July 31, 2014

Movie Review: Bloody Birthday

In the early days of slasher cinema, there was something of a free for all. I do not say this from any real knowledge aside from just seeing all the sorts of movies they were putting out in those days as the style was beginning to find its footing in the world. We had the early classics that set the formula, like Black Christmas and especially Halloween. We had Friday the 13th that brought it all to the masses. Then there was everything else. That brings us to today's film which seems to have been made by those who were paying close attention to the direction horror was taking. Bloody Birthday may not be a great movie, but it certainly is worth paying some attention to.

Bloody Birthday was co-written and directed by Ed Hunt, a man clearly schooled in the ways of Carpenter and Cunningham. It will never be confused with one of the greats, but it is hard not to enjoy this thing. It feels a lot like Halloween and Friday the 13th. In a lot of ways this movie feels like what it may have been like to follow a young Michael Myers develop into the psycho we all know and love. We also get to see a few of his like-minded friends as well.

The story begins in 1970, three children are born in the same town on the same day, during a solar eclipse which blocks Saturn, which controls emotions. What? You didn't know that? Me neither. Anyway, this results in these little kids being born without emotions. We catch up with them ten years later. The trio are cold, emotionless, and downright nasty. If they don't like you, they kill you, and because of their youthful innocence, they are never suspected of a thing.

We all remember how Michael Myers killed his sister as a youngster? Of course you do. Now, what if he wasn't locked away? What if he got away with it and had a couple of accomplices? Yeah, sounds pretty terrifying. That is what we get here. These three creepy kids essentially run amok though town all cute and innocent like, killing people, playing pranks, never caught, never even suspected.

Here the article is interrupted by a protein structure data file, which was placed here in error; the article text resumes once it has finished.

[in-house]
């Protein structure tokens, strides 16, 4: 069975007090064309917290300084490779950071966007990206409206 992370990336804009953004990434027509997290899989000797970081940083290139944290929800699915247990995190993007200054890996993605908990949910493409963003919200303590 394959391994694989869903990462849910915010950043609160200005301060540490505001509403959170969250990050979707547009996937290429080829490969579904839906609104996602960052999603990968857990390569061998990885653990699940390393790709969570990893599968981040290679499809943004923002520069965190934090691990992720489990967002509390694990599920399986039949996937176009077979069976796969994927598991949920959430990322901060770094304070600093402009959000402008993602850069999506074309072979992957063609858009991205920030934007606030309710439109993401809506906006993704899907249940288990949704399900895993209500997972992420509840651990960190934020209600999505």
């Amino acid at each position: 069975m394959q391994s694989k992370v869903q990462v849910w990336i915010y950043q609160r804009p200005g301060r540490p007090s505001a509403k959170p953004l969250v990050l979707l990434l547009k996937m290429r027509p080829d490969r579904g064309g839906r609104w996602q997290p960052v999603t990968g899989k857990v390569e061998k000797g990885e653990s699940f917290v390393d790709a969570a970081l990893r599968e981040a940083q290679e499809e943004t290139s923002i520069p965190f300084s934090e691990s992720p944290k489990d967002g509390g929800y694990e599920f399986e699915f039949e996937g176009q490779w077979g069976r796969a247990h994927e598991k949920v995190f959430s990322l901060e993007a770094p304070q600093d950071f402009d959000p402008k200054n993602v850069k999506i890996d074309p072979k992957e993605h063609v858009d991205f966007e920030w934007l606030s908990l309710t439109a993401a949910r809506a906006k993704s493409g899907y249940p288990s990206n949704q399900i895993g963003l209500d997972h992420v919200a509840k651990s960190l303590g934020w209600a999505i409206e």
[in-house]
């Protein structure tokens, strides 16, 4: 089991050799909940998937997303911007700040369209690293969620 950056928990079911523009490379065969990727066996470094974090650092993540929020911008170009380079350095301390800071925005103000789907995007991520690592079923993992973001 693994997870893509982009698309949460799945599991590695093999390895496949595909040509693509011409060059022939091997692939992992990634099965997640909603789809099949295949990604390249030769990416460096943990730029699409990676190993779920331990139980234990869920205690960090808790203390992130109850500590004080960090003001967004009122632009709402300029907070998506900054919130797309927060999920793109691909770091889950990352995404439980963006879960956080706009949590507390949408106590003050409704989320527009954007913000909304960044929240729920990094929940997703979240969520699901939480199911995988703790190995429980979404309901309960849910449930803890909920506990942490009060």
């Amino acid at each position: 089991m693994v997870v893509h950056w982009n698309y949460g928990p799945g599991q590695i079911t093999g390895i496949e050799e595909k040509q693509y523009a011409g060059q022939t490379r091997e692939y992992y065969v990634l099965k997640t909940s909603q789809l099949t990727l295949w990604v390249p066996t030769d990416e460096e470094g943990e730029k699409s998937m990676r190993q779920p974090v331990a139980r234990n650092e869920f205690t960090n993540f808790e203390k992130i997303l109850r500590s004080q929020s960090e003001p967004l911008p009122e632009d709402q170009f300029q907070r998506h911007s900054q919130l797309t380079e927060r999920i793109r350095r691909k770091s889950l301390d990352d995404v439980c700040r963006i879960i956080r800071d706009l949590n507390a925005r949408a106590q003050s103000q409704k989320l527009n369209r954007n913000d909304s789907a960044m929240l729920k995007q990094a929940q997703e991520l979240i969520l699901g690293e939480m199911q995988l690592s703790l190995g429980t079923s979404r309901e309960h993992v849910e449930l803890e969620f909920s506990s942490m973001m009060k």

These three kids are doing their thing, taking out anyone who they don't like or may suspect, and even selling a peepshow for a quarter (one of them has an older sister who takes her clothes off in her room and they peek through a hole in the wall). All goes well until suspicion falls on them and things begin to fall apart. Or do they? I guess it is all going to come down to the believability of those making the accusations.

It is not really a gory movie, although it does have some. It really rests on the shoulders of the kids, and they certainly do the job. In particular, the ringleader, Debbie (Elizabeth Hoy), is seriously creepy and not just a little evil looking. Again, the movie feels a lot like somebody wanted to see a Myers-like kid on the rampage. Add in a little dark humor, some nudity, and a score that sounds just like Harry Manfredini's Friday score and you have the makings of a fun little movie.

If you like slashers, you have probably already seen this one already, but if you haven't, give it a shot. It is an entertaining early slasher entry that pays homage to the soon to be classics that definitely added to the tapestry of this tale of killer kids.


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